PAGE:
Cartier Masse Mystérieuse: Questioning Time

Image: Cartier

Perhaps no brand at Watches and Wonders Geneva had so triumphant a return as Cartier. After leading a small group of brands out of BaselWorld in 1991, it now gets to tell a bunch of Swiss watchmaking big boys “I told you so,” which must feel awesome. Nevertheless, it is the first watch show in a long time that Cartier could not dominate by sheer force of will, and an unassailable number of novelties, but the brand had no problem commanding attention. You will no doubt have heard and seen reports on the Tank Chinoise, and we will get there in our upcoming issue of WOW. For now, the temporal delights of the Cartier Masse Mystérieuse beckon because this is not a story about Cartier and watch shows in Geneva.

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I will admit to a bit of bias here because this watch piqued my interest the moment I saw it. Jack Forster of Hodinkee called it wonderfully strange, a fact I noted right after he posted it, in our own daily report from Geneva. By way of introduction, we will reproduce our initial summary, which we think is quite a good one: First of all, it is a mystery watch that shows all its tricks but conceals how it works. The entire movement is contained inside the oscillating mass, otherwise known as the rotor, and seems to be disconnected from the hands entirely. This explains not only the watch but also the name. I cannot tell you how much I love it when it is this easy to explain a watch, yet say absolutely nothing about it.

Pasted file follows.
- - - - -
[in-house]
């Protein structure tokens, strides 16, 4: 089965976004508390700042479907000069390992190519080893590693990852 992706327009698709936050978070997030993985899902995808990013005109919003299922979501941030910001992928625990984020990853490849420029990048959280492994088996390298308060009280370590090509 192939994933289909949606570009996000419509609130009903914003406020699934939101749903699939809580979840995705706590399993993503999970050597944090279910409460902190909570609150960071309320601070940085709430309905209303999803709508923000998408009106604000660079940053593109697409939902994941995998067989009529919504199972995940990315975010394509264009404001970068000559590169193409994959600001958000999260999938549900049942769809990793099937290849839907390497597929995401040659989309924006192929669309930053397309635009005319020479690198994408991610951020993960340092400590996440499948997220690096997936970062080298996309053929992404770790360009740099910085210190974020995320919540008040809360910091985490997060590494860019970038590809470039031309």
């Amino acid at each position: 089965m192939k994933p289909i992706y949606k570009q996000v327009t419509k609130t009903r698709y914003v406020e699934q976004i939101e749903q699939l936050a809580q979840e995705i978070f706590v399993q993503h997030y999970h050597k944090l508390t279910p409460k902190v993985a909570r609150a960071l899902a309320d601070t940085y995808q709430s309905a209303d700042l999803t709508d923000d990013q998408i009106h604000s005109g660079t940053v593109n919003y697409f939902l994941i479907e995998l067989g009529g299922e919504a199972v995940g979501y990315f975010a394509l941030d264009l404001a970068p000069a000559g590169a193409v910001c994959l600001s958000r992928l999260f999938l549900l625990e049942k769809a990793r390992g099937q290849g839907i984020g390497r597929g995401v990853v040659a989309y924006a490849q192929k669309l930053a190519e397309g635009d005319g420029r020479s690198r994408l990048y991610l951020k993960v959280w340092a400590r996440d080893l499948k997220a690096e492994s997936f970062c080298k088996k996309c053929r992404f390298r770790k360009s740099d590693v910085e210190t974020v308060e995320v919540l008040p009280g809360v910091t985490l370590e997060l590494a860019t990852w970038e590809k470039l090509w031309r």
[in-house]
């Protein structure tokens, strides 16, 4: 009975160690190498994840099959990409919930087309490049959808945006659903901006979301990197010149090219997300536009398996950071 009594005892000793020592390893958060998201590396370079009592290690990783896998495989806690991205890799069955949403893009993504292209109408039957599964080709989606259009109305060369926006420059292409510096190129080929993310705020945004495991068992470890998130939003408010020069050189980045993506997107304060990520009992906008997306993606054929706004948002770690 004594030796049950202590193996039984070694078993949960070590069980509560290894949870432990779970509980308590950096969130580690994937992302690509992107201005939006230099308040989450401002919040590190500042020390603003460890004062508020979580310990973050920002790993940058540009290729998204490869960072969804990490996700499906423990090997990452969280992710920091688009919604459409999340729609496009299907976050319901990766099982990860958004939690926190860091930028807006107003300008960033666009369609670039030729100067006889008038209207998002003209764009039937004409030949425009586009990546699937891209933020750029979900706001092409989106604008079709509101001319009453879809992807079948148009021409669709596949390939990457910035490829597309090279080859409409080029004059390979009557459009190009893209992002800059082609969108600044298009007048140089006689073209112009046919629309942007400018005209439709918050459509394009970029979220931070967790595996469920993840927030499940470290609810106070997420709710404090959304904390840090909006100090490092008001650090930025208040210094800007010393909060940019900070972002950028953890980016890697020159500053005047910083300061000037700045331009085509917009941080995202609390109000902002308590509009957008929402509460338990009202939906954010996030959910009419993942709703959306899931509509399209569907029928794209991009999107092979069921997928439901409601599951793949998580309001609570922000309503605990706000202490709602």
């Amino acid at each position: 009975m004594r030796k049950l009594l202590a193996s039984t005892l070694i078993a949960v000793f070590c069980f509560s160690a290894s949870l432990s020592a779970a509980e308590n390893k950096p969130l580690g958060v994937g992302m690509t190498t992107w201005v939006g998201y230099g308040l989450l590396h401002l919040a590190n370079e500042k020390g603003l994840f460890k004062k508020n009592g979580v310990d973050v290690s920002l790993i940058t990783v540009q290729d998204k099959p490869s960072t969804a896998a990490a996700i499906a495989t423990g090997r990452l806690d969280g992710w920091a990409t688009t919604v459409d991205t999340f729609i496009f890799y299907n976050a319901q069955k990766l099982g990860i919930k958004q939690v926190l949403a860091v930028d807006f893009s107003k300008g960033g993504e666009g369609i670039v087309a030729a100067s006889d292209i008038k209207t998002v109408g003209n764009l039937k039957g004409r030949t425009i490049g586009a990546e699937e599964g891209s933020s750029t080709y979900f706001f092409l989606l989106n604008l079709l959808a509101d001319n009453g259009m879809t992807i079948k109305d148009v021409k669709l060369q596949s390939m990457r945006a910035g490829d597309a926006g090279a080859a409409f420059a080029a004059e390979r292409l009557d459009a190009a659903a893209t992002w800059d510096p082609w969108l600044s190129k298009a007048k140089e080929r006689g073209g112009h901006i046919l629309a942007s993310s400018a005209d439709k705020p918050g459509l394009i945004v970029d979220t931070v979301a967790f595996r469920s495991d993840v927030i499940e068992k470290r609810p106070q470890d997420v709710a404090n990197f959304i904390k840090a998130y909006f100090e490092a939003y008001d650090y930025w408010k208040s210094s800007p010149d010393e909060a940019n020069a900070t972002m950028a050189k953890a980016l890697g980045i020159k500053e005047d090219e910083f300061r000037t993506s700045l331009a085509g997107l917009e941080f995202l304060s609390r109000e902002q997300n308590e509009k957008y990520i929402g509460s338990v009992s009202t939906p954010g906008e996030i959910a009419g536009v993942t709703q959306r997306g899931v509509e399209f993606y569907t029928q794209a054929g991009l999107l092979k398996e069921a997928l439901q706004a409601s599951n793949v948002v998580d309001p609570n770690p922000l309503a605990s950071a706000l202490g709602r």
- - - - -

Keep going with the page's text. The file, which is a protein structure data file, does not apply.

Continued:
Now, we love seeing the horological experiments of the past deliver fresh results, which is what the Masse Mystérieuse is. When it works, we think it reminds manufactures that an investment in creating incredible watches today might just pay off decades into the future. We are also gratified that the work of Cartier fine watchmaking remains relevant. There is nothing more haute horlogerie than having to wait while the watchmakers create the future. Eleven years ago, when the Cartier Astroregulateur debuted, it no doubt caused all sorts of confusion — and it was not only about how to spell the name of the watch. Today, Cartier has pivoted from mounting the escapement on the winding rotor to making the rotor the entire movement. As it happens, it has also given us yet another name that we will struggle to spell! Seriously though, for those of us who love shaped movements, this is a real treat. Think about it for a moment: the movement provides the mass to power itself.

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Obviously, a watch like this raises questions, most of which we have not yet gotten answers to. In that way, the Masse Mystérieuse makes of time a big mechanical question mark. That is perfect for a mystery watch, which is limited to just 30 pieces.

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